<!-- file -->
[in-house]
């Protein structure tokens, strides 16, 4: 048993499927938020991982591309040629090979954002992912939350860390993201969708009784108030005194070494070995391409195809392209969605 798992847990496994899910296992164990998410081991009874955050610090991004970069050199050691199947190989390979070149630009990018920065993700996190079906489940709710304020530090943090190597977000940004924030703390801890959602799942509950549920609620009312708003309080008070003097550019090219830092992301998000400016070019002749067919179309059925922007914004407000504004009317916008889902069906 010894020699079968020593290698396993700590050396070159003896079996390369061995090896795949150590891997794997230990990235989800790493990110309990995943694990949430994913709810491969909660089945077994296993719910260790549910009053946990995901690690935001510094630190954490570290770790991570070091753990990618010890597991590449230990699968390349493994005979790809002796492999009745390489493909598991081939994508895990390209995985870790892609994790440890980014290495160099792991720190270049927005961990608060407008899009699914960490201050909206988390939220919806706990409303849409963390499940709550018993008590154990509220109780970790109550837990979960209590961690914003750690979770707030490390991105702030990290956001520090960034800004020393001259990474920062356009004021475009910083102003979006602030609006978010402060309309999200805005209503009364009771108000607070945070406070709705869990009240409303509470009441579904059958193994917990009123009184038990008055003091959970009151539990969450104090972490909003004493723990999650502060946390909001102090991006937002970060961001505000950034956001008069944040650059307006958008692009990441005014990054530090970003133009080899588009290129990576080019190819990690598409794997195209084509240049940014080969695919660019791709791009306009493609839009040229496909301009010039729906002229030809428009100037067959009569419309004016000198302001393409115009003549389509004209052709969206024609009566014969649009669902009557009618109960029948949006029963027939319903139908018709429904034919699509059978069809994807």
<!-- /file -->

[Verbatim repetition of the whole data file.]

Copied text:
[in-house]
């Protein structure tokens, strides 16, 4: 048993499927938020991982591309040629090979954002992912939350860390993201969708009784108030005194070494070995391409195809392209969605 798992847990496994899910296992164990998410081991009874955050610090991004970069050199050691199947190989390979070149630009990018920065993700996190079906489940709710304020530090943090190597977000940004924030703390801890959602799942509950549920609620009312708003309080008070003097550019090219830092992301998000400016070019002749067919179309059925922007914004407000504004009317916008889902069906 010894020699079968020593290698396993700590050396070159003896079996390369061995090896795949150590891997794997230990990235989800790493990110309990995943694990949430994913709810491969909660089945077994296993719910260790549910009053946990995901690690935001510094630190954490570290770790991570070091753990990618010890597991590449230990699968390349493994005979790809002796492999009745390489493909598991081939994508895990390209995985870790892609994790440890980014290495160099792991720190270049927005961990608060407008899009699914960490201050909206988390939220919806706990409303849409963390499940709550018993008590154990509220109780970790109550837990979960209590961690914003750690979770707030490390991105702030990290956001520090960034800004020393001259990474920062356009004021475009910083102003979006602030609006978010402060309309999200805005209503009364009771108000607070945070406070709705869990009240409303509470009441579904059958193994917990009123009184038990008055003091959970009151539990969450104090972490909003004493723990999650502060946390909001102090991006937002970060961001505000950034956001008069944040650059307006958008692009990441005014990054530090970003133009080899588009290129990576080019190819990690598409794997195209084509240049940014080969695919660019791709791009306009493609839009040229496909301009010039729906002229030809428009100037067959009569419309004016000198302001393409115009003549389509004209052709969206024609009566014969649009669902009557009618109960029948949006029963027939319903139908018709429904034919699509059978069809994807």